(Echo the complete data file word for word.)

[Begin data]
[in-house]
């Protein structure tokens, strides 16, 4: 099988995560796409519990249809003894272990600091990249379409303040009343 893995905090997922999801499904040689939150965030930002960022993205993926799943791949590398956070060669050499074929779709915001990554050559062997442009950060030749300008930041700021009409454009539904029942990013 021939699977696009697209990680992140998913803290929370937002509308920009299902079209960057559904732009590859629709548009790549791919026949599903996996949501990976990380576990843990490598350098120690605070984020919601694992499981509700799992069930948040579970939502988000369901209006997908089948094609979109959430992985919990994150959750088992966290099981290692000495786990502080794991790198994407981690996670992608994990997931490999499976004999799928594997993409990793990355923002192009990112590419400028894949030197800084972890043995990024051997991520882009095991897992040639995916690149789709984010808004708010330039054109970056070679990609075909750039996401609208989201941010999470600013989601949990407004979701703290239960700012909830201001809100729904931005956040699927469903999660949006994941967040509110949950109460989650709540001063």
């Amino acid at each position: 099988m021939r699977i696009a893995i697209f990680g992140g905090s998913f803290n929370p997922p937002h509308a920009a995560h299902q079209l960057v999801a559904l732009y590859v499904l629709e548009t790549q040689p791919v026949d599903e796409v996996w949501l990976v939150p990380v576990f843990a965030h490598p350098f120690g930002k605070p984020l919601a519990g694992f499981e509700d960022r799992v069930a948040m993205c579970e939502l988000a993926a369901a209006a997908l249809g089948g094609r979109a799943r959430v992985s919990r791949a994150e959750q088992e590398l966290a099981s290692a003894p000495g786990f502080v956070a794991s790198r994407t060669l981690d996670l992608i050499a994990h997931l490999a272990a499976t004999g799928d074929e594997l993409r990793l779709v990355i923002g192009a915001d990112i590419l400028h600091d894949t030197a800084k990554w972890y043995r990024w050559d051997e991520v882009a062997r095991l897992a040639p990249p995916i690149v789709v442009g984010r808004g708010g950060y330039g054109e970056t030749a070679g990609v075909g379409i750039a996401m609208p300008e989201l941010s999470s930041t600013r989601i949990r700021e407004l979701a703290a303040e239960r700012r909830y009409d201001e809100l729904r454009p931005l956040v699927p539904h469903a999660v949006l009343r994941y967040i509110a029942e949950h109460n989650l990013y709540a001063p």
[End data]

[in-house]
């Protein structure tokens, strides 16, 4: 099988995560796409519990249809003894272990600091990249379409303040009343 893995905090997922999801499904040689939150965030930002960022993205993926799943791949590398956070060669050499074929779709915001990554050559062997442009950060030749300008930041700021009409454009539904029942990013 021939699977696009697209990680992140998913803290929370937002509308920009299902079209960057559904732009590859629709548009790549791919026949599903996996949501990976990380576990843990490598350098120690605070984020919601694992499981509700799992069930948040579970939502988000369901209006997908089948094609979109959430992985919990994150959750088992966290099981290692000495786990502080794991790198994407981690996670992608994990997931490999499976004999799928594997993409990793990355923002192009990112590419400028894949030197800084972890043995990024051997991520882009095991897992040639995916690149789709984010808004708010330039054109970056070679990609075909750039996401609208989201941010999470600013989601949990407004979701703290239960700012909830201001809100729904931005956040699927469903999660949006994941967040509110949950109460989650709540001063």
């Amino acid at each position: 099988m021939r699977i696009a893995i697209f990680g992140g905090s998913f803290n929370p997922p937002h509308a920009a995560h299902q079209l960057v999801a559904l732009y590859v499904l629709e548009t790549q040689p791919v026949d599903e796409v996996w949501l990976v939150p990380v576990f843990a965030h490598p350098f120690g930002k605070p984020l919601a519990g694992f499981e509700d960022r799992v069930a948040m993205c579970e939502l988000a993926a369901a209006a997908l249809g089948g094609r979109a799943r959430v992985s919990r791949a994150e959750q088992e590398l966290a099981s290692a003894p000495g786990f502080v956070a794991s790198r994407t060669l981690d996670l992608i050499a994990h997931l490999a272990a499976t004999g799928d074929e594997l993409r990793l779709v990355i923002g192009a915001d990112i590419l400028h600091d894949t030197a800084k990554w972890y043995r990024w050559d051997e991520v882009a062997r095991l897992a040639p990249p995916i690149v789709v442009g984010r808004g708010g950060y330039g054109e970056t030749a070679g990609v075909g379409i750039a996401m609208p300008e989201l941010s999470s930041t600013r989601i949990r700021e407004l979701a703290a303040e239960r700012r909830y009409d201001e809100l729904r454009p931005l956040v699927p539904h469903a999660v949006l009343r994941y967040i509110a029942e949950h109460n989650l990013y709540a001063p």